It's the hottest day of the year in New York City's Bedford-Stuyvesant district, and on this block the temperature is only going to rise. The local DJ (Samuel L. Jackson) broadcasts from the station to tell the residents to wake up and face the morning, and among those tuned in is Mookie (Spike Lee) who goes to wake up his sister Jade (Joie Lee), then prepares to leave for work down the street. Work being a pizza delivery guy for Sal's pizzeria at the corner, which has been supplying pizza to the community for decades, Sal (Danny Aiello) operating the business with his sons (John Turturro and Richard Edson). But on a blazing day like today, you can guarantee there will be trouble brewing...
Do the Right Thing was not director and writer Spike Lee's first film to make an impression, as film buffs had been aware of him since his stylish low budgeter She's Gotta Have It, though his sophomore feature had been judged a letdown, School Daze. However, he was not about to allow that to set him back, he was just getting started, and he eschewed offers of others' projects to helm this, another production that spoke to him personally and went on to prove incendiary in pop culture thanks to its uncompromising nature, almost all of which was focused on that ending. Time and again those who saw it were asked to decide if anyone here had done as the title suggested.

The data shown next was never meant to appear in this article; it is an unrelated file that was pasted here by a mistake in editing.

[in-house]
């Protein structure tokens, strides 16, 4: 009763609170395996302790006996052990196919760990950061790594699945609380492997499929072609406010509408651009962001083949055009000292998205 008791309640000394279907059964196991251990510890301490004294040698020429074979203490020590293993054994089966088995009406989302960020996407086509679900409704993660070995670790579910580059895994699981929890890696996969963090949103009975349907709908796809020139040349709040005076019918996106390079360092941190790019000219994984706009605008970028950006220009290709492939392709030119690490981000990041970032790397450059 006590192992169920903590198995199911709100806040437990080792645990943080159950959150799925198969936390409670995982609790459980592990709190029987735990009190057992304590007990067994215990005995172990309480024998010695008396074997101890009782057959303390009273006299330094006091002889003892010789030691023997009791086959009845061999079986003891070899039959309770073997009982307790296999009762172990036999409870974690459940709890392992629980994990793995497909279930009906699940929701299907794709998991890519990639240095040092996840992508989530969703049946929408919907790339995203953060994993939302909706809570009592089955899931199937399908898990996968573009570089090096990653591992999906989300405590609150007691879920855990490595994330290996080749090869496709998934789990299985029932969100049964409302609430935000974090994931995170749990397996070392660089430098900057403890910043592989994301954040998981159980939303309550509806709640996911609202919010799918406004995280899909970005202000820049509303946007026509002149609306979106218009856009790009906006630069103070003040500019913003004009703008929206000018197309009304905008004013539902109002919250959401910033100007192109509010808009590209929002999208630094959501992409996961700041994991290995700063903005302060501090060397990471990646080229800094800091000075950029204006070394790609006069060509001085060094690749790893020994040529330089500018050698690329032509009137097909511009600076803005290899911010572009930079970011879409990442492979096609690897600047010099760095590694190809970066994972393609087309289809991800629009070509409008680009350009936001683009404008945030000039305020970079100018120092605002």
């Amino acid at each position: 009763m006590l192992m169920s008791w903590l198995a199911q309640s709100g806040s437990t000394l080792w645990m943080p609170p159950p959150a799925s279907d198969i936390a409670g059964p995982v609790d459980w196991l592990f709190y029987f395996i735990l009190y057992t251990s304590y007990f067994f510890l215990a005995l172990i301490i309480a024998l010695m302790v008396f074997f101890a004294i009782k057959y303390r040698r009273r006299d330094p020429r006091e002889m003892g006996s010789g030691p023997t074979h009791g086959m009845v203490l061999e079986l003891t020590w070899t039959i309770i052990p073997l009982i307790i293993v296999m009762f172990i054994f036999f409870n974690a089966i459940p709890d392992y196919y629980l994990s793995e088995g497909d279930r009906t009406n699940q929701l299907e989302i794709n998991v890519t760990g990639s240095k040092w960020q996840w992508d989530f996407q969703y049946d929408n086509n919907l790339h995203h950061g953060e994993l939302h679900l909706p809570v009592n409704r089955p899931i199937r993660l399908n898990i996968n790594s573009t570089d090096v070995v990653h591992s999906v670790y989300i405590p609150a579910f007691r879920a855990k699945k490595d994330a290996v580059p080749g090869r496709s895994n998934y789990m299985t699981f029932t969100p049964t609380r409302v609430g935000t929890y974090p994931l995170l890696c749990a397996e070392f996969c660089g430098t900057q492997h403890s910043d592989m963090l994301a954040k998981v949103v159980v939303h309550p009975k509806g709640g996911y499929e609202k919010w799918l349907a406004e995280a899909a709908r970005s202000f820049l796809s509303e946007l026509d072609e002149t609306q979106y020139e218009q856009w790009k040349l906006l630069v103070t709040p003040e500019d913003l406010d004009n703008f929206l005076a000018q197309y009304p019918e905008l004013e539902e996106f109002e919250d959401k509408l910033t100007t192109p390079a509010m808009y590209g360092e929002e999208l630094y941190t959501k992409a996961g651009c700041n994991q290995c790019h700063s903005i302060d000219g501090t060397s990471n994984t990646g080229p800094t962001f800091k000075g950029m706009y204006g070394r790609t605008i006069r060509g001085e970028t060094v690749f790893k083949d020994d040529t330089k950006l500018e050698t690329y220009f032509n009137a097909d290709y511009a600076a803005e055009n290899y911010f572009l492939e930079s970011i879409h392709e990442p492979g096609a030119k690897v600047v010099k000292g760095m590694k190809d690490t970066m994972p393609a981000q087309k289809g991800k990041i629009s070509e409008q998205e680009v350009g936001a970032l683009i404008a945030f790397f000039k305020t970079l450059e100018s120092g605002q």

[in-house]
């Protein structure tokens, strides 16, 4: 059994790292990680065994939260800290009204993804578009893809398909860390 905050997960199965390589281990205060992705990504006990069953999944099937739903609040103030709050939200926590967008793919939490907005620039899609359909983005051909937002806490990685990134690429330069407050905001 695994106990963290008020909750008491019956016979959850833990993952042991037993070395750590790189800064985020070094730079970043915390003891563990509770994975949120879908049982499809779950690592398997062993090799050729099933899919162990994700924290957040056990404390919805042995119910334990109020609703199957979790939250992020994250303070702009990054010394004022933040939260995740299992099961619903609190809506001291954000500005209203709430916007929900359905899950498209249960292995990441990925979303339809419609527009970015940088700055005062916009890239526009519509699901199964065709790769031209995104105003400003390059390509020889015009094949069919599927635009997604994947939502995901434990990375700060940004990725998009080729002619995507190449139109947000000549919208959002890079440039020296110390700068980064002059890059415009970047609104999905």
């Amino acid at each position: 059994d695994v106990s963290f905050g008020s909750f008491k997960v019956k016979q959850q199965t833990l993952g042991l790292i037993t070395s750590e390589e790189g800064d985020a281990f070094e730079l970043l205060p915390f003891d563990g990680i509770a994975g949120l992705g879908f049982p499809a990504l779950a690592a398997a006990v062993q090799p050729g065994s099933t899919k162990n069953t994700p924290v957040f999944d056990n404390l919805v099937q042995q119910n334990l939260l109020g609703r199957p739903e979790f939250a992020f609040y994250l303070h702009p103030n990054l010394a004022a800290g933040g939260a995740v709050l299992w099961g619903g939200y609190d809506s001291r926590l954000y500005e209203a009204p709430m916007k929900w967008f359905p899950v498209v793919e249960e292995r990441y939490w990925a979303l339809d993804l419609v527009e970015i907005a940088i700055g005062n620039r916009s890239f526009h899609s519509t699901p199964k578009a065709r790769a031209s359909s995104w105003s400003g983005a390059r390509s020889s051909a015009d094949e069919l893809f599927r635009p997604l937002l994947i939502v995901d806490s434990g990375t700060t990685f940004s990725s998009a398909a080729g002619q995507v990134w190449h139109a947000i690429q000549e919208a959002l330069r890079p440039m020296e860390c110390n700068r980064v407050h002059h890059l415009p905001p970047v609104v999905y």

Although Lee was nobody's idea of a great actor, casting himself in a central role in an impressive ensemble was important, because it was as good as his signature, better even than his name at the end of the stylised, musical opening credits where newcomer Rosie Perez danced to the running theme, Public Enemy's equally aggressive call to arms Fight the Power. Yet before we reached the conclusion that wasn't, there was much to drink in, the rich, evocative photography of Ernest Dickerson for one thing, which no matter where you were when you watched this landed you right on that street with its baking sidewalks and colourful locals at the height of a New York summer.